The Ecosystem Overviews provide a summary introduction to the main habitat types covered in APIS and the main air pollutant pressures to those habitats in the UK. In specific locations, e.g.. close to a major source, other pollutants may be a concern for a habitat and the user should use the searches by location or by habitat/pollutant in these cases.
Grasslands are the most extensive semi-natural plant communities in the UK countryside, with over 20% of our native species associated with these habitats (Preston et al., 2002). Unfertilised acidic and calcareous grasslands contain over 300 of the 540 grassland-associated native plant species (UKREATE). These two types of grassland have exceptional conservation and amenity value as a result of their floristic diversity. Other types of grassland in the UK include neutral grasslands which include all semi-improved and unimproved grassland occurring on circumneutral soils (e.g. hay meadows and pastures, and wet grassland types where the vegetation is dominated by grasses, and tall and unmanaged grassland)
BAP habitats: Lowland calcareous grassland (priority); Upland calcareous grassland (priority); Lowland dry acid grassland (priority); Lowland meadows (priority); Upland hay meadows (priority); Neutral grassland; Improved grassland; Acid grassland; Calcareous grassland
Main Pollutant Impacts
The critical level for ozone and semi-natural grasslands is exceeded for large parts of the UK, making this an issue of particular concern. Expected effects include the development of ozone tolerant sub-species (Davison and Barnes 1998), and this may lead to altered competitive abilities between plants. Studies on both acid (Hayes, 2006) and calcareous grasslands showed an increased senescence in plants with the peak ozone treatments. Species composition changes were also observed in some studies (Thwaites et al., 2006). Where they have been studied, lowland and upland hay meadows (neutral grassland types) have not been demonstrated to be sensitive to ozone (ref). However, both lowland and upland acid grasslands are sensitive to ozone particularly at the community level. While studies on calcareous grasslands have shown a reduction in plant growth (Morrissey et al, 2007). Ozone also affects agricultural grassland.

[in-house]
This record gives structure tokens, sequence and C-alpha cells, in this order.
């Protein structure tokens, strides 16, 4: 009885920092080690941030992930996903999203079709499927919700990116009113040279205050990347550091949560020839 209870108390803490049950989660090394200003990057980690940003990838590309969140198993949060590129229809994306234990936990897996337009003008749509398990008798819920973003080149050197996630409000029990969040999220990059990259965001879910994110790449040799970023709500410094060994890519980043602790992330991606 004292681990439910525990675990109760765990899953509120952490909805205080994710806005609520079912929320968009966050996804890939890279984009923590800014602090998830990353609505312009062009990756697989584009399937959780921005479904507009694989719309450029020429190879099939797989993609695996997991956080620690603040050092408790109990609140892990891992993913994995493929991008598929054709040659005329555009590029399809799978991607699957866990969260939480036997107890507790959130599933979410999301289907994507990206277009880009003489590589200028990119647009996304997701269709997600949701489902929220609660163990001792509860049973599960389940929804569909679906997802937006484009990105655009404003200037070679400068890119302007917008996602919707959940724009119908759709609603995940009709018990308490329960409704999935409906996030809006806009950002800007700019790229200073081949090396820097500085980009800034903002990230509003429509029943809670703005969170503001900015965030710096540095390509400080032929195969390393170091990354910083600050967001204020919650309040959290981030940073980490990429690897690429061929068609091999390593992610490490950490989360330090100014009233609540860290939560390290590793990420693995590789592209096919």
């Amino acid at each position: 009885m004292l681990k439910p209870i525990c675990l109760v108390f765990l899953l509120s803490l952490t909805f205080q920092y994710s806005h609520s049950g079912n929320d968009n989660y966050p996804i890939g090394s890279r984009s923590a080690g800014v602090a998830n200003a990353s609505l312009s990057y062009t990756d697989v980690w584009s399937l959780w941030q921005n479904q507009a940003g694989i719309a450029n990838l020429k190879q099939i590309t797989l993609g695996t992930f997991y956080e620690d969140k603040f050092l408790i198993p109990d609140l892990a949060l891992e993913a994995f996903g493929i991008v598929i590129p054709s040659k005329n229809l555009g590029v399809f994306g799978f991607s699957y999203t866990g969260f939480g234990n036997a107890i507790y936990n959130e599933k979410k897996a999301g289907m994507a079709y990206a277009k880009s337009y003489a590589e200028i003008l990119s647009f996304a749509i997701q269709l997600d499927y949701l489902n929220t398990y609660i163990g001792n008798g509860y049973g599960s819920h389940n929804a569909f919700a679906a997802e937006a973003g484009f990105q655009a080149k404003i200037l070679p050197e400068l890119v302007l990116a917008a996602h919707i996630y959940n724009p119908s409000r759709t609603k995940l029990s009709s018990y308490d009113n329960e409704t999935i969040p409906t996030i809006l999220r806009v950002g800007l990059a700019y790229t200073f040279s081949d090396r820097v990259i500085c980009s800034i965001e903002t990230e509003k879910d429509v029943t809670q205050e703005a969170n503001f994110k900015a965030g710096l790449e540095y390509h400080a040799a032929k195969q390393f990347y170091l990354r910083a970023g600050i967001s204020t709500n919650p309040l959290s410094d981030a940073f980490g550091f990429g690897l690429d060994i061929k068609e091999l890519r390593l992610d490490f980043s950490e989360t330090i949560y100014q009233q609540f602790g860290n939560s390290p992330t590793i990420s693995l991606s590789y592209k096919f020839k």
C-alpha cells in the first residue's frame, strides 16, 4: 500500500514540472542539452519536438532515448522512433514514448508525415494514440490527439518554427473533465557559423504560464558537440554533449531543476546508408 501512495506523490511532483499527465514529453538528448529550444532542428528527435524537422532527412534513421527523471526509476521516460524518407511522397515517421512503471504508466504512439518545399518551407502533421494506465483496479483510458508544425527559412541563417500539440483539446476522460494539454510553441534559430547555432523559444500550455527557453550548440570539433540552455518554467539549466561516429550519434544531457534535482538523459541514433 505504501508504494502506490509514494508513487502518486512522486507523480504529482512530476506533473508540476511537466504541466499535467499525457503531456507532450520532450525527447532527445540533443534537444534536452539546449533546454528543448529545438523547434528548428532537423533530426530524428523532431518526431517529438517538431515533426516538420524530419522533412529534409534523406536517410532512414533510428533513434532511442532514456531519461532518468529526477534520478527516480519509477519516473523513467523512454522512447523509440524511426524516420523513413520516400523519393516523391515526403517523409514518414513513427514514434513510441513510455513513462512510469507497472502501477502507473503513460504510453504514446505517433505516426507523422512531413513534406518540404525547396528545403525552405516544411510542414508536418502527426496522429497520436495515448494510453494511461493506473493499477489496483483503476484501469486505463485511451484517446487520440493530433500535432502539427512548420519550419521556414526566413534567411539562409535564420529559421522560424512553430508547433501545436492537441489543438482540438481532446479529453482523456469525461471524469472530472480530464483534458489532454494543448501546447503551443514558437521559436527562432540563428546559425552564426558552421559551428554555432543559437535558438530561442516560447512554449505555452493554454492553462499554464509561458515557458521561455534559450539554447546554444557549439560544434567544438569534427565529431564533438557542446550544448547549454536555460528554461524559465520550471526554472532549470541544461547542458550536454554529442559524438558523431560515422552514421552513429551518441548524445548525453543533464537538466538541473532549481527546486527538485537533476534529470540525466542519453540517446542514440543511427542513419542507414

Nitrogen deposition is of particular concern for semi-natural grasslands that are not fertilised. In these situations, plant species composition is adapted to nutrient-poor conditions, with low productivity. Enhanced nitrogen supply from atmospheric deposition tends to favour the growth of some grasses at the expense of other herbs, bryophytes and lichens, which may be of more conservation interest (e.g. Bobbink and Roelofs 1995). Extensive studies carried out by Stevens (2004) and Dupre (2010) on acid grasslands across the UK and Europe, showed a decline in species richness caused mainly by increasing N deposition. Caroll et al, 2003 showed, at a survey site in the Peak District, that acidic and calcareous grasslands, plant community responses to N deposition have been relatively slow but a general increase in grass cover with declines in forbs has begun to emerge. At the same study site large reductions in forb flowering occurred, which were greater than effects on vegetative growth (O'Sullivan, 2008)
Management regimes may obscure or modify some of the relationships between atmospheric deposition and habitat change. Intensive management can offset higher N inputs to a certain extent from high N inputs and by removal through grazing, mowing or harvesting.
Critical loads are estimated for the effects of acid deposition on to grasslands, depending on soil type. Most at risk are grasslands which are already moderately acidic, while base-rich calcareous grasslands are resistant to acid deposition, due to a high weathering potential. A particular concern is where small base-rich areas occur in otherwise acid grasslands, as it has been suggested that these, and the associated species communities, may be rather sensitive to acid inputs (e.g. Bobbink and Roelofs 1995, UNECE 2004).